Israel’s proposed $58 billion budget scheduled for government approval Sunday would split the country into two states, one rich and one poor, two prominent Israelis from opposite ends of the political spectrum warned this week.
Rabbi Adam Mintz, whose contract as spiritual leader of Lincoln Square Synagogue was not renewed following a power struggle with the leadership of the 600-member Orthodox congregation, has formed a new congregation with a group of his supporters that meets for Sabbath services at the Dorot Building at 171 W. 85th St.
Israeli officials and analysts expressed surprise and confusion over Bush administration statements this week critical of Israel, with some speculating that the remarks may have been triggered by domestic politics.
On Monday, State Department spokesman Adam Ereli said the U.S. was “deeply concerned” about the thousands of Palestinians left stranded by Israel’s decision to close the border crossing between Egypt and Gaza. The Reuters news agency called it “an apparent rare rebuke of the Jewish state.”
Sergio Della Pergola is one of the world’s leading demographers and a specialist in world Jewry. A former chairman and professor of population studies at the Hebrew University of Jerusalem, he now holds the Shlomo Argov Chair in Israel-Diaspora Relations at the university.
Della Pergola, 57, is also a senior fellow at the Jewish People Policy Planning Institute, an independent think tank in Jerusalem. He has published numerous books and hundreds of papers on such things as Jewish identification and population projections in the diaspora and Israel.
A series of developments this week suggested that the stage may be getting set for renewed Palestinian-Israeli peace talks even as Palestinians prepared for new elections and Israeli Prime Minister Ariel Sharon worked to form a new coalition government.
The Orthodox Union has instructed a kosher slaughterhouse under its supervision to alter its slaughtering practices after a hidden camera recorded what has been widely criticized as inhumane and cruel procedures.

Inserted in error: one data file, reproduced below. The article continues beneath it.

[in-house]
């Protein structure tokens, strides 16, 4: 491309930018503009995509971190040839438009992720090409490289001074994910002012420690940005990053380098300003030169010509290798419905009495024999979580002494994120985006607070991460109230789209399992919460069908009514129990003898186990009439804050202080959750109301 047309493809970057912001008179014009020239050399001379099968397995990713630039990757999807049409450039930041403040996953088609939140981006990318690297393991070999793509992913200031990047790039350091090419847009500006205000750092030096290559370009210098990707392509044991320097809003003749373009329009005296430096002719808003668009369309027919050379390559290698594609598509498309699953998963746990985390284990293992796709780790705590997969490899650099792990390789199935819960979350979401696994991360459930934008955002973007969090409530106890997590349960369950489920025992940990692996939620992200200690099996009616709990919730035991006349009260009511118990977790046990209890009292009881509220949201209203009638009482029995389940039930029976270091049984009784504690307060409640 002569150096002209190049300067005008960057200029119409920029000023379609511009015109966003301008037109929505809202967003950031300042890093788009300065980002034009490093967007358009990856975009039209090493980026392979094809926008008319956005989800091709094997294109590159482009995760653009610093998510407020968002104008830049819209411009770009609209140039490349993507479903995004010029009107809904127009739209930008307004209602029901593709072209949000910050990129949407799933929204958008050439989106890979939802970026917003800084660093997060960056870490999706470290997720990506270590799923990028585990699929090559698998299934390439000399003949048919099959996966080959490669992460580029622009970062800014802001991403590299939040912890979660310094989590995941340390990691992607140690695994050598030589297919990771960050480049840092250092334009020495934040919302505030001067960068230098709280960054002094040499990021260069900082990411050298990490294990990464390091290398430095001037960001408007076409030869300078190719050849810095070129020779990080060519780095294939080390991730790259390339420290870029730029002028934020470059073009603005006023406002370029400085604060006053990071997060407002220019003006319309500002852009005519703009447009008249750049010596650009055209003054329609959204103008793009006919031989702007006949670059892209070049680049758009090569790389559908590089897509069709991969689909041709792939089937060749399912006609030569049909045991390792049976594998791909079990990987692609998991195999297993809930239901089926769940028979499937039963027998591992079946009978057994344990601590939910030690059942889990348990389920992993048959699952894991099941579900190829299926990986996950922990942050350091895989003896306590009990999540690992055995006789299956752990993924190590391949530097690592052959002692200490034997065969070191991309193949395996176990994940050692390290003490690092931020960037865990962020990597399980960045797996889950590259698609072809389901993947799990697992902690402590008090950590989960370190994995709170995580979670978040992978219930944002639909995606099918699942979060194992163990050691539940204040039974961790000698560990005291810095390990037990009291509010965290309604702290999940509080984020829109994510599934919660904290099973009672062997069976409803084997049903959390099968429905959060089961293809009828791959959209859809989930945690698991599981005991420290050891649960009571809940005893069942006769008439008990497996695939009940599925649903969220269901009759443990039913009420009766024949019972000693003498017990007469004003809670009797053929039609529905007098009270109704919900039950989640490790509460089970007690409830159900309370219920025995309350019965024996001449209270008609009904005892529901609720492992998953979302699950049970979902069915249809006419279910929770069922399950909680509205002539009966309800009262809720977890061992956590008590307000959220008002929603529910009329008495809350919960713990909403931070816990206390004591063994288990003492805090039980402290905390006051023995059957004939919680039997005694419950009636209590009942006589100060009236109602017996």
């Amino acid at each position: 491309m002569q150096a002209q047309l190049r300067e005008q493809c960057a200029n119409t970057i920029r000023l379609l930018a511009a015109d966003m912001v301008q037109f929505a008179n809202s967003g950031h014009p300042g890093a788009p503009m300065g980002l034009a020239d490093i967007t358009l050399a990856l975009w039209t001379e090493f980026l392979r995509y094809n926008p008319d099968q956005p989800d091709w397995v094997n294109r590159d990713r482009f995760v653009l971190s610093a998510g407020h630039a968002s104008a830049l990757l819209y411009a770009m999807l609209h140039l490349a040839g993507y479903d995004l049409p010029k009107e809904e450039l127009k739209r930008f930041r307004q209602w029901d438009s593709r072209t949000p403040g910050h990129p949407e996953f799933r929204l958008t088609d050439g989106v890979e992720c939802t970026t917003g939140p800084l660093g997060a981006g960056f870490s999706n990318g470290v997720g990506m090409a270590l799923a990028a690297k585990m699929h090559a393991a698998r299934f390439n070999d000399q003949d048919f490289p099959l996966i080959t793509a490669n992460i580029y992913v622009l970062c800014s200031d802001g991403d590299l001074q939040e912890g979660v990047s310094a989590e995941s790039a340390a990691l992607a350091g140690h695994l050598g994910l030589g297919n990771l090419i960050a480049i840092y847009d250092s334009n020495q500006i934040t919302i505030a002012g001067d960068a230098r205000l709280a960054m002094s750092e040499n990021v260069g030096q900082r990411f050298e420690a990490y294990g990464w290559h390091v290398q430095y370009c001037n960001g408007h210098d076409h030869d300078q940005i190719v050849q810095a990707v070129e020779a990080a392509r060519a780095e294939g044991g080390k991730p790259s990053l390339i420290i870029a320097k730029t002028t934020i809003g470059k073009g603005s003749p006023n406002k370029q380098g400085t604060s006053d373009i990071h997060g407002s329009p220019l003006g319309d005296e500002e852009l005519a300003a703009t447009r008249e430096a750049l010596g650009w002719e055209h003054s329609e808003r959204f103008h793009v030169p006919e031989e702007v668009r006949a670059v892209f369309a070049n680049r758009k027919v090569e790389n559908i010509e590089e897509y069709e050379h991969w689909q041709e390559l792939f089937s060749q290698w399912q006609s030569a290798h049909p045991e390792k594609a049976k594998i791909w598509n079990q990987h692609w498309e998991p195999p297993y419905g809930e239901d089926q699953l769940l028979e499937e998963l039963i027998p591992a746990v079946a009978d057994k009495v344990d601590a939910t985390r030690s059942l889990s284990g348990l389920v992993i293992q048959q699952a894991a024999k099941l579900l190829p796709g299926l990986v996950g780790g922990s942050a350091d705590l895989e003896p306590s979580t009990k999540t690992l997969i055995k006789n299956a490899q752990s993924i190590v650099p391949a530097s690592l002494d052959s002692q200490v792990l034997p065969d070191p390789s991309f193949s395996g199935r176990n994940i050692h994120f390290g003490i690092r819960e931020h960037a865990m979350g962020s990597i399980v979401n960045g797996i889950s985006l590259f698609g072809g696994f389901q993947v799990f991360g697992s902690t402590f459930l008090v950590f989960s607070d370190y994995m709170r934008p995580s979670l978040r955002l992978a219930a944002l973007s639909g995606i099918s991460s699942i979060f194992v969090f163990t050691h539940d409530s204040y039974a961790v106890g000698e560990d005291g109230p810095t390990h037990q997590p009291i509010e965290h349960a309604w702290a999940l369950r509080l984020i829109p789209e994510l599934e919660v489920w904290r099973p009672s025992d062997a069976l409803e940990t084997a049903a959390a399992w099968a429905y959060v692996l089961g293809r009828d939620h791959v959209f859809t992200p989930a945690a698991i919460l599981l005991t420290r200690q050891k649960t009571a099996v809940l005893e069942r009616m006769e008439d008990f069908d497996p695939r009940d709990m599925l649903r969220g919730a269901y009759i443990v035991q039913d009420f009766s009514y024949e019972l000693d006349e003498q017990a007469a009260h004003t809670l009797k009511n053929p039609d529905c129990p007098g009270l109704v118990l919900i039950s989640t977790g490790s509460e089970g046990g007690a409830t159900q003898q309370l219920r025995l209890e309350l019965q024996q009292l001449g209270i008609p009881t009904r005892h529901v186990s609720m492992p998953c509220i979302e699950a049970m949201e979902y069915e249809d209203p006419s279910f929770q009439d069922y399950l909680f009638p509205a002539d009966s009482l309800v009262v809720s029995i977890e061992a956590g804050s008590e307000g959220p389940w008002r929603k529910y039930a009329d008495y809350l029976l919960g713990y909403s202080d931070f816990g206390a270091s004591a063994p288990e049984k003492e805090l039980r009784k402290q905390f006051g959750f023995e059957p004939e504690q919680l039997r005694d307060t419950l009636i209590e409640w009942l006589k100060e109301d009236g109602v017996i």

Rabbi Menachem Genack, the OU’s kosher administrator, said the change was made after he and several other rabbis visited the plant in Postville, Iowa, owned by AgriProcessors Inc.
The visit was prompted by their viewing of the videotape made by the animal rights group PETA.
The phone call medical researchers yearn for is the one from Stockholm telling them they have won the Nobel Prize in medicine. When it didn’t come this year to Dr. Avram Hershko, a professor of biochemistry at the Technion-Israel Institute of Technology in Haifa, he figured he would just have to wait another year.
But two days later on Oct. 6, while he was at a pool with his four granddaughters, his cousin in Jerusalem called his cell phone to say she had just heard on the radio that he had won the Nobel Prize in chemistry.
In a sign that the post-Yasir Arafat era is presenting new opportunities throughout the Middle East, the cold peace that has existed between Israel and Egypt for the last 25 years may be starting to thaw both diplomatically and economically.
Israeli and Egyptian leaders used the occasion of a visit by Egyptian Foreign Minister Ahmed Aboul Gheit to Jerusalem Wednesday to speak about promoting relations between the two countries, according to Israeli Foreign Minister Silvan Shalom.
A top official of the World Jewish Congress said Tuesday that he is now “open” to the possibility of hiring an outside firm to conduct a new audit of the embattled organization even as prominent Jewish leaders defended the integrity of its chairman, Israel Singer.
Demands for a complete and independent audit of the WJC made by its senior vice president, Isi Leibler, and representatives of the Swiss and Australian Jewish communities following Leibler’s dismissal in September from the organization’s steering committee have been resisted.
To some, holiday cards depicting reindeer with a menorah for antlers, a Santa Claus with payes, and a menorah filled with candy canes are nothing short of obscene. To others, they’re a humorous way of sending holiday greetings.
“I don’t want to send out Christmas cards,” said Ron Gompertz, 51, the Jewish creator of the new cards.
He said his wife, Michelle, 44, who is Protestant, didn’t want to send out Chanukah cards. So they came up with this novel approach to the Chanukah-Christmas season, which they call Chrismukkah.
Young Families, Singles Flocking to Upper East Side; ‘The Memory Is In Their Taste Buds’: The Lure of Sephardic Food; Safra Synagogue Rabbi’s Growing Empire; Sephardic And Egalitarian at B’nai Jeshurun; Giving Voice to Sephardic Music.